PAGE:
Naomi Long: Power-drunk DUP loves the uber-British Brexit plaudits
A united Ireland would not solve the inherent problems a no-deal Brexit would create for Northern Ireland, Alliance leader Naomi Long has said.
Mrs Long said that while the discord around the Brexit negotiations has amplified calls for a border poll, she warned that Irish unity would not mitigate against the economic impact of the UK leaving the EU without a deal.
Speaking to the News Letter, the East Belfast MLA also launched a broadside at the DUP, accusing the party of inflicting a “major act of self-harm” on the union in their pursuit of a hard Brexit.
Alliance has traditionally been neutral on the Irish border question. Mrs Long said she believes the people of NI are “stronger together, both within these islands and also within Europe”.
She added that to suggest a united Ireland would resolve the economic difficulties brought about by a no-deal Brexit is “nonsense”.
“If you remove the border tomorrow and Ireland is united, we would still be impacted hugely by Brexit as the UK and Irish economies are so interlinked. The economy in Ireland will be negatively affected if the UK economy does not perform well and vice versa. So I don’t believe the two things are linked in that one will automatically resolve the other,” Mrs Long said.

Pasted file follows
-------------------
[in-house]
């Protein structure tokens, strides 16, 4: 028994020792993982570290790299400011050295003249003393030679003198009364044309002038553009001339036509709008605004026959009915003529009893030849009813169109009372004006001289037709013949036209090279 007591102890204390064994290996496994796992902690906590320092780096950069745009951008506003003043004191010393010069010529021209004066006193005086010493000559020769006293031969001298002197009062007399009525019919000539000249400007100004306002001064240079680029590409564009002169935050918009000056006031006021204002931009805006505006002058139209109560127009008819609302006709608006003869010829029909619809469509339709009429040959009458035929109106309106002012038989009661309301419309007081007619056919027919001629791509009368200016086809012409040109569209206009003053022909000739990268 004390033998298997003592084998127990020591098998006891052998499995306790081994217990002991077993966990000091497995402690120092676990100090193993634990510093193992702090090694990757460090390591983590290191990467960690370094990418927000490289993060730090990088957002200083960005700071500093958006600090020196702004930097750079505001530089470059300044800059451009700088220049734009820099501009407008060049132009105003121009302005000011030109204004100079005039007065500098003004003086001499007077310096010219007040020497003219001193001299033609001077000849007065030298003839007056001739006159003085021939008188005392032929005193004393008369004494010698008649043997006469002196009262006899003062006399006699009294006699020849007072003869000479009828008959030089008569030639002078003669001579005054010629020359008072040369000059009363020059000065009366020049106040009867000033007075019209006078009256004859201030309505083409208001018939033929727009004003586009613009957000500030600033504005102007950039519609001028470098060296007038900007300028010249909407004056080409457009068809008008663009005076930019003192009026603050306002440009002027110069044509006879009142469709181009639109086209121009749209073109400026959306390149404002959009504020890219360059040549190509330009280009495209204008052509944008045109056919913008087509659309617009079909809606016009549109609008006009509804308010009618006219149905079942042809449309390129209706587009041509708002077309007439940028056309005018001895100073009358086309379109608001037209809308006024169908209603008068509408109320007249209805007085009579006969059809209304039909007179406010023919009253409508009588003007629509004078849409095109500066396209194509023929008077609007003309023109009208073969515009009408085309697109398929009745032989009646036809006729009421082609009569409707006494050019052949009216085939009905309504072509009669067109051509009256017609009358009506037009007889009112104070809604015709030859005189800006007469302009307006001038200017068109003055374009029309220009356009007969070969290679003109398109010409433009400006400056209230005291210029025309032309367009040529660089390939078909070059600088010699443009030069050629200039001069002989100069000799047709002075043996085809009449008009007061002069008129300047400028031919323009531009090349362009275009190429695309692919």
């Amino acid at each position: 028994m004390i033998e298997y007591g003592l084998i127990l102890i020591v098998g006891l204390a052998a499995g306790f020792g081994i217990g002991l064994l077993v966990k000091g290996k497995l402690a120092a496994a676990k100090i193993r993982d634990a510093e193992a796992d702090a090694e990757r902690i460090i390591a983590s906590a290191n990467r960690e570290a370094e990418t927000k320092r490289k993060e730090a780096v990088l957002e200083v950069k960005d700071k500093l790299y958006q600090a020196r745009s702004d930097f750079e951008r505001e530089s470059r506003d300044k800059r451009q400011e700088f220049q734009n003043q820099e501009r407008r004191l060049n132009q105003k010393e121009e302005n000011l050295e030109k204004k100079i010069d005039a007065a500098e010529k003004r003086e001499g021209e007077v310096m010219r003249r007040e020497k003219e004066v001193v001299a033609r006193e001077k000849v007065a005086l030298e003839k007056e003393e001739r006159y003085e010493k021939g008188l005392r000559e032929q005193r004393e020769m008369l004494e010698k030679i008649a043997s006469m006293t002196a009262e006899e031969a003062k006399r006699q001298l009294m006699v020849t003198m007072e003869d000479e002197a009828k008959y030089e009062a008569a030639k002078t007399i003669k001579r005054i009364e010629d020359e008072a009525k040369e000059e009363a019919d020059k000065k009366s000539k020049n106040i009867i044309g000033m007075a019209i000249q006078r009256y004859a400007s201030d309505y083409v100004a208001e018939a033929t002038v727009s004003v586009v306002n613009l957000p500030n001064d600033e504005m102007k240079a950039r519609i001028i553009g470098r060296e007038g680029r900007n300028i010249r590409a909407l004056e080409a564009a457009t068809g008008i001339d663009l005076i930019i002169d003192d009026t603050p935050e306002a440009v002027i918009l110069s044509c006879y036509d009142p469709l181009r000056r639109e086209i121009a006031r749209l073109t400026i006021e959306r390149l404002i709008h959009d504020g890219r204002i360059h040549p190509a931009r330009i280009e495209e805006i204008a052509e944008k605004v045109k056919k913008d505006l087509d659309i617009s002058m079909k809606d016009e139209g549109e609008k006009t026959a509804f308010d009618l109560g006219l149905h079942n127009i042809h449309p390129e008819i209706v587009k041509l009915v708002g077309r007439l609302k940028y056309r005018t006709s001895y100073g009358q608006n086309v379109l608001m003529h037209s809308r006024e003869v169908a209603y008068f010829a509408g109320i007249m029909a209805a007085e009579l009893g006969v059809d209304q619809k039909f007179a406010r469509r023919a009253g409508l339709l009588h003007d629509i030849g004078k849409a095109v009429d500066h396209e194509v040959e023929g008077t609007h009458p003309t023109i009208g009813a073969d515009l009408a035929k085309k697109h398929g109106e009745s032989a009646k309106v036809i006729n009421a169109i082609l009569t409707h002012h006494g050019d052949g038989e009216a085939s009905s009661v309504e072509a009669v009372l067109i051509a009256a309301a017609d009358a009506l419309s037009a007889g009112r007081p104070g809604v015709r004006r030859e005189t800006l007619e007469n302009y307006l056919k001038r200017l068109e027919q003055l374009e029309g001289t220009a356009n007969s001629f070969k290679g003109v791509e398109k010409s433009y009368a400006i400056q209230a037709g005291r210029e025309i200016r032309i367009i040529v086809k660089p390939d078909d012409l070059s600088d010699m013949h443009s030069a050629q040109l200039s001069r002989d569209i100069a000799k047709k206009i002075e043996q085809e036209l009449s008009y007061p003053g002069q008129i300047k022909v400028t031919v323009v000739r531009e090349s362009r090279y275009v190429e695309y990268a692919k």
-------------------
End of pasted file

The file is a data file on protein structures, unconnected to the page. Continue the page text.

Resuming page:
However, she felt that the two issues are very much linked in the minds of voters who sit in the middle ground of the political spectrum.
Pointing to a number of recent opinion polls, the Alliance leader said: “It is clear that no-deal Brexit would lead to more people being undecided about the future of the union than a Brexit with a deal, or no Brexit at all.
“People who previously would have described themselves as unionist have shifted to a position where they are undecided or open to considering a united Ireland.”
Attacking the DUP’s approach to Brexit, Mrs Long said the party’s actions “are not doing any good for the union”.
She added: “I suspect in Westminster the DUP enjoy being lauded by uber British nationalists, people who are actually English nationalists. But they have to come home and face the people who elected them and are now desperately concerned about the future of NI and its future within the union.
“If I was a DUP MP and I saw the Ulster Farmers’ Union or business leaders coming out and challenging the party on Brexit, I would be asking if we had got slightly drunk on power in the tearooms at Westminster and lost sight of who our core constituents actually are.”